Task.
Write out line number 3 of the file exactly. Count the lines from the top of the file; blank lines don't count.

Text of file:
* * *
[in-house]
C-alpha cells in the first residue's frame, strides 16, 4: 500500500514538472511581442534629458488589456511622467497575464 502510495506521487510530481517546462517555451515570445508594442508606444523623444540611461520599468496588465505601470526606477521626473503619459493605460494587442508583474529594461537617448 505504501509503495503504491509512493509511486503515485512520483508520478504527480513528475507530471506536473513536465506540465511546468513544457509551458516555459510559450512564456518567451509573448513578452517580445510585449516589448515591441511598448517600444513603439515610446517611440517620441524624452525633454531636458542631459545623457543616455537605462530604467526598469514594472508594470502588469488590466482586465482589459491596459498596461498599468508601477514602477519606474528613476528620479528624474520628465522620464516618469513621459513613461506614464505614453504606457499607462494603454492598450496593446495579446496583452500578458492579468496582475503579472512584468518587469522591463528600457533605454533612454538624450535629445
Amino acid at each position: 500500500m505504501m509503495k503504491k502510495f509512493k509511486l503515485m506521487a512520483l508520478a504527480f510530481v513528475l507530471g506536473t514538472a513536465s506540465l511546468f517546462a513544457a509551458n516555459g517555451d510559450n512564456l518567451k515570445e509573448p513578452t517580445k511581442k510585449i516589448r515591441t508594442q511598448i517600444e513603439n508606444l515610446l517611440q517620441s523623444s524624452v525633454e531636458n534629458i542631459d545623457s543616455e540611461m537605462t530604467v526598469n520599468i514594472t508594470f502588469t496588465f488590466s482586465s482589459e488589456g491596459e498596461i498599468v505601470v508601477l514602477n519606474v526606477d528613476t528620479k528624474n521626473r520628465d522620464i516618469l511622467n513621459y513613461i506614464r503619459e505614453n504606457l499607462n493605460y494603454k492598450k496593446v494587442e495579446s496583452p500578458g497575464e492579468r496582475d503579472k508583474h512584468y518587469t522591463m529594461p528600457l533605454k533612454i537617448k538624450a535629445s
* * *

Amino acid at each position: 500500500m505504501m509503495k503504491k502510495f509512493k509511486l503515485m506521487a512520483l508520478a504527480f510530481v513528475l507530471g506536473t514538472a513536465s506540465l511546468f517546462a513544457a509551458n516555459g517555451d510559450n512564456l518567451k515570445e509573448p513578452t517580445k511581442k510585449i516589448r515591441t508594442q511598448i517600444e513603439n508606444l515610446l517611440q517620441s523623444s524624452v525633454e531636458n534629458i542631459d545623457s543616455e540611461m537605462t530604467v526598469n520599468i514594472t508594470f502588469t496588465f488590466s482586465s482589459e488589456g491596459e498596461i498599468v505601470v508601477l514602477n519606474v526606477d528613476t528620479k528624474n521626473r520628465d522620464i516618469l511622467n513621459y513613461i506614464r503619459e505614453n504606457l499607462n493605460y494603454k492598450k496593446v494587442e495579446s496583452p500578458g497575464e492579468r496582475d503579472k508583474h512584468y518587469t522591463m529594461p528600457l533605454k533612454i537617448k538624450a535629445s